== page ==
On Feb. 4, 2021, the Court of Appeal for Ontario released its decision in Albert Bloom Limited v. London Transit Commission, 2021 ONCA 74. This decision clarifies the approach to limitations disputes with respect to third party claims; in particular, the analysis of when a defendant is deemed to develop actual knowledge of a potential claim against a third party and how continuing torts are to be treated in the context of third party claims.
The plaintiff, a private property owner, sued the London Transit Commission (LTC) on May 22, 2013, alleging that its property had been contaminated by Trichloroethylene that had flowed from adjacent lots owned by LTC. LTC defended the claim in January 2014, yet continued to resist demands by the plaintiff to investigate its property until the end of that year. After completing the testing and determining that Eaton, a previous landowner, had operated a sludge pit on the property before 1973, LTC brought a third party claim against Eaton on March 16, 2016.
Eaton brought a motion for summary judgment, arguing that all of LTC’s claims against it had been discoverable as of May 22, 2013 and had therefore expired two years later, pursuant to the Limitations Act. The motion judge agreed and dismissed the third party claim in its entirety.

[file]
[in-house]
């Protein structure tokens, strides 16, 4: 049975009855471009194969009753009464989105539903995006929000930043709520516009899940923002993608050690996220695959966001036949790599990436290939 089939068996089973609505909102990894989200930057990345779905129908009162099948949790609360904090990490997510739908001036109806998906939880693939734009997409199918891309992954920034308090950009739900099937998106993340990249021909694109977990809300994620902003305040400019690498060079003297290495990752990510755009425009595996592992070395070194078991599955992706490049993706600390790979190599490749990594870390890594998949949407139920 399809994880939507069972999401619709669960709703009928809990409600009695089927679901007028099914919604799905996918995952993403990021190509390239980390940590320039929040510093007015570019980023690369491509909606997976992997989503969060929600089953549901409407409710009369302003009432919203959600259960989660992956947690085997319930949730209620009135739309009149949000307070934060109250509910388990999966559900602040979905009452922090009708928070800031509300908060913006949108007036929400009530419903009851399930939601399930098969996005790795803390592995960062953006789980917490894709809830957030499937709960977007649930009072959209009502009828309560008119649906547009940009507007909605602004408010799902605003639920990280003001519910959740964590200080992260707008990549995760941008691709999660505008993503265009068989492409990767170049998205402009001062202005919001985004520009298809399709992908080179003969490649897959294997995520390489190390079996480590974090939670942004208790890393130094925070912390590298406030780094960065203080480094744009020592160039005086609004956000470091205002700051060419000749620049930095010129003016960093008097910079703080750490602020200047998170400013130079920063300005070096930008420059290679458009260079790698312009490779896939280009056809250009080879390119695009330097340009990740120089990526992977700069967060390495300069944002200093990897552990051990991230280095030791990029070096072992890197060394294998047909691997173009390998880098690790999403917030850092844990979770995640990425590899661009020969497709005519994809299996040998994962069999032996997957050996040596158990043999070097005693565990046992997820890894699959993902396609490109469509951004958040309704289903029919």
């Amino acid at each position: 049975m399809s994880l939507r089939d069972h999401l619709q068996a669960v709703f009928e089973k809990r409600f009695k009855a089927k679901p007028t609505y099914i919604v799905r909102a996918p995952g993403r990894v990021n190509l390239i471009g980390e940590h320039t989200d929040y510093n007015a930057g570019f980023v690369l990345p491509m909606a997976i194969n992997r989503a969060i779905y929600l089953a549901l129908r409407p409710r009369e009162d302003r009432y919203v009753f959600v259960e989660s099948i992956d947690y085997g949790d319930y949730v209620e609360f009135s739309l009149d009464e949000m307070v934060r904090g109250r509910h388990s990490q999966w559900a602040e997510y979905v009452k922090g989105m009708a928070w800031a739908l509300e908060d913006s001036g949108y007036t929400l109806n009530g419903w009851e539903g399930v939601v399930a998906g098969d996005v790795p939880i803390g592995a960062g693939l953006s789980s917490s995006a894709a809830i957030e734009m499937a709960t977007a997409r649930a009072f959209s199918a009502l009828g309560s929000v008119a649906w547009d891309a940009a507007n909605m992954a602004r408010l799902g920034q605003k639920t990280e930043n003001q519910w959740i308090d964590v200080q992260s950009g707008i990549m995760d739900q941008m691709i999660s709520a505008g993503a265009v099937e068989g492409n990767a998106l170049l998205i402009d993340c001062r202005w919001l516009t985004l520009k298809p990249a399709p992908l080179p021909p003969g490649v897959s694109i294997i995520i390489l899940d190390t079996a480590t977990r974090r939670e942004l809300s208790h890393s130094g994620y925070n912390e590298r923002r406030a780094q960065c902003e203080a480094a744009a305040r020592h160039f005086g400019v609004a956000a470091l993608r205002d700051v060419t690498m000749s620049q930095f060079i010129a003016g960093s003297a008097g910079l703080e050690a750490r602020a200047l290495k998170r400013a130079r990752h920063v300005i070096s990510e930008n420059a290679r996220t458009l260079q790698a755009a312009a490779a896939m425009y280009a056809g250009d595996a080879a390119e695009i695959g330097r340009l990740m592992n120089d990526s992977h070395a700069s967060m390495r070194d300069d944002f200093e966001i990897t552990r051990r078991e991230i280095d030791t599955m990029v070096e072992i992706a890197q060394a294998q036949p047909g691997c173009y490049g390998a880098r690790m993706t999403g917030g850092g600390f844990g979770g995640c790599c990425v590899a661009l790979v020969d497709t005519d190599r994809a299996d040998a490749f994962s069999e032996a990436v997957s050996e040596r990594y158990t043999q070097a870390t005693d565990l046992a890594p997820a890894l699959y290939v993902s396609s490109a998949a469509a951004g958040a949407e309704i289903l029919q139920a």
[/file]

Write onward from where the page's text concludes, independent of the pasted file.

The Court of Appeal decision
The Court dismissed the appeal, dealing with each of LTC’s submissions in turn.
With respect to the claim for contribution and indemnity, the Court began by noting that LTC bore the onus of demonstrating that its claim against Eaton was not discoverable on the day it was served with the Statement of Claim. The Court rejected LTC’s submission that there is a general rule that sub-surface testing is required to establish actual knowledge of prior contamination in environmental contamination cases. A paragraph in LTC’s Statement of Defence which blamed any contamination on a previous owner of its property also did not assist LTC’s submissions in this regard. The Court found that LTC had not met its onus to prove this was a mere “boilerplate”, pleading that did not indicate actual knowledge. The Court also held LTC had constructive knowledge of its third party claim more than two years before it was commenced, as it did not act with due diligence when it ignored the plaintiff’s demands for further investigation.
The Court also dismissed LTC’s alternative argument that because the claim against it was based on a continuing tort, its third party claim was similarly based on continuous conduct such that the limitation period had not expired. The Court explained Eaton’s involvement with the property had ended in 1973 and for a claim to be continuing in a limitations sense, the legal injury itself must continue, not just the ill effects of the prior legal injury.
This decision highlights the importance of due diligence when responding to new claims ensuring that limitation periods for third party claims are not missed. Environmental lawsuits raise distinct factual issues, but the underlying legal principles remain the same for all claims for contribution and indemnity. The decision also reminds litigants that pleading choices which may seem harmless when made can have unintended effects on a party’s legal rights at a later stage.